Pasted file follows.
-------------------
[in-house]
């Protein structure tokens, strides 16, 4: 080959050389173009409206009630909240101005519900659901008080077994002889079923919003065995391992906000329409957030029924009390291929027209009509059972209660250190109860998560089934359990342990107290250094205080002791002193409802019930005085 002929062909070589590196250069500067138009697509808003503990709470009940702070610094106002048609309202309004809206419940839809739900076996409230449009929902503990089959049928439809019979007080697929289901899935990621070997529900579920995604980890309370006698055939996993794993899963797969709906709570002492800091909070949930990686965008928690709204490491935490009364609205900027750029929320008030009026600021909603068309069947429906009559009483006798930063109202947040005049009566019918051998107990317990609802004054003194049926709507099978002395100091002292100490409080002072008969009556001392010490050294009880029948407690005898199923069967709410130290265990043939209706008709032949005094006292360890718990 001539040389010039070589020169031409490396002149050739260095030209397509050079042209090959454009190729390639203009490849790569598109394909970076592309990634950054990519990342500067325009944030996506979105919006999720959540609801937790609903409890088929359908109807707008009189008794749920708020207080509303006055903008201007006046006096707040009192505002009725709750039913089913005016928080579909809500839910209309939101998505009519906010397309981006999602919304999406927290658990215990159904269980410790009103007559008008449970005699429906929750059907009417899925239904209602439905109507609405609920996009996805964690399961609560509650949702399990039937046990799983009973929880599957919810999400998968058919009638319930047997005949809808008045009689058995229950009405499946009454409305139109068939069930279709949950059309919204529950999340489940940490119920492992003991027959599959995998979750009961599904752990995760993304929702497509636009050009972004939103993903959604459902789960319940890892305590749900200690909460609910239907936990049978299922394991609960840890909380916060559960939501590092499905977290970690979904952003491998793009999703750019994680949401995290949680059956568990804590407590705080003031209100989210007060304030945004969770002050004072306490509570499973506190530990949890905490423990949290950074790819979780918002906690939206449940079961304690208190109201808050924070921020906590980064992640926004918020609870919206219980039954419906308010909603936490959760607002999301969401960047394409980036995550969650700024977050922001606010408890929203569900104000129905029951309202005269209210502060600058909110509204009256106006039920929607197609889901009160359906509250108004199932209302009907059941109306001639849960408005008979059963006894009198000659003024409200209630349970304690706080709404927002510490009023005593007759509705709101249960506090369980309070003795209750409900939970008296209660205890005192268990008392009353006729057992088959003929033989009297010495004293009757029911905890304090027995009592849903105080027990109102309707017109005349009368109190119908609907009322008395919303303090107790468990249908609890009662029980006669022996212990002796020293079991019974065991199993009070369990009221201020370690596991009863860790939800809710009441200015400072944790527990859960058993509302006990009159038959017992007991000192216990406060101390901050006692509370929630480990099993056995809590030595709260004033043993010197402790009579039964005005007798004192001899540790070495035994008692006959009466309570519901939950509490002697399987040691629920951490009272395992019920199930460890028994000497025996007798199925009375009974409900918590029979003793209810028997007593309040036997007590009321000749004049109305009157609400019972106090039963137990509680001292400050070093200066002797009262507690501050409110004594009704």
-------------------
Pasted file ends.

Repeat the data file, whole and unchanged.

[in-house]
């Protein structure tokens, strides 16, 4: 080959050389173009409206009630909240101005519900659901008080077994002889079923919003065995391992906000329409957030029924009390291929027209009509059972209660250190109860998560089934359990342990107290250094205080002791002193409802019930005085 002929062909070589590196250069500067138009697509808003503990709470009940702070610094106002048609309202309004809206419940839809739900076996409230449009929902503990089959049928439809019979007080697929289901899935990621070997529900579920995604980890309370006698055939996993794993899963797969709906709570002492800091909070949930990686965008928690709204490491935490009364609205900027750029929320008030009026600021909603068309069947429906009559009483006798930063109202947040005049009566019918051998107990317990609802004054003194049926709507099978002395100091002292100490409080002072008969009556001392010490050294009880029948407690005898199923069967709410130290265990043939209706008709032949005094006292360890718990 001539040389010039070589020169031409490396002149050739260095030209397509050079042209090959454009190729390639203009490849790569598109394909970076592309990634950054990519990342500067325009944030996506979105919006999720959540609801937790609903409890088929359908109807707008009189008794749920708020207080509303006055903008201007006046006096707040009192505002009725709750039913089913005016928080579909809500839910209309939101998505009519906010397309981006999602919304999406927290658990215990159904269980410790009103007559008008449970005699429906929750059907009417899925239904209602439905109507609405609920996009996805964690399961609560509650949702399990039937046990799983009973929880599957919810999400998968058919009638319930047997005949809808008045009689058995229950009405499946009454409305139109068939069930279709949950059309919204529950999340489940940490119920492992003991027959599959995998979750009961599904752990995760993304929702497509636009050009972004939103993903959604459902789960319940890892305590749900200690909460609910239907936990049978299922394991609960840890909380916060559960939501590092499905977290970690979904952003491998793009999703750019994680949401995290949680059956568990804590407590705080003031209100989210007060304030945004969770002050004072306490509570499973506190530990949890905490423990949290950074790819979780918002906690939206449940079961304690208190109201808050924070921020906590980064992640926004918020609870919206219980039954419906308010909603936490959760607002999301969401960047394409980036995550969650700024977050922001606010408890929203569900104000129905029951309202005269209210502060600058909110509204009256106006039920929607197609889901009160359906509250108004199932209302009907059941109306001639849960408005008979059963006894009198000659003024409200209630349970304690706080709404927002510490009023005593007759509705709101249960506090369980309070003795209750409900939970008296209660205890005192268990008392009353006729057992088959003929033989009297010495004293009757029911905890304090027995009592849903105080027990109102309707017109005349009368109190119908609907009322008395919303303090107790468990249908609890009662029980006669022996212990002796020293079991019974065991199993009070369990009221201020370690596991009863860790939800809710009441200015400072944790527990859960058993509302006990009159038959017992007991000192216990406060101390901050006692509370929630480990099993056995809590030595709260004033043993010197402790009579039964005005007798004192001899540790070495035994008692006959009466309570519901939950509490002697399987040691629920951490009272395992019920199930460890028994000497025996007798199925009375009974409900918590029979003793209810028997007593309040036997007590009321000749004049109305009157609400019972106090039963137990509680001292400050070093200066002797009262507690501050409110004594009704």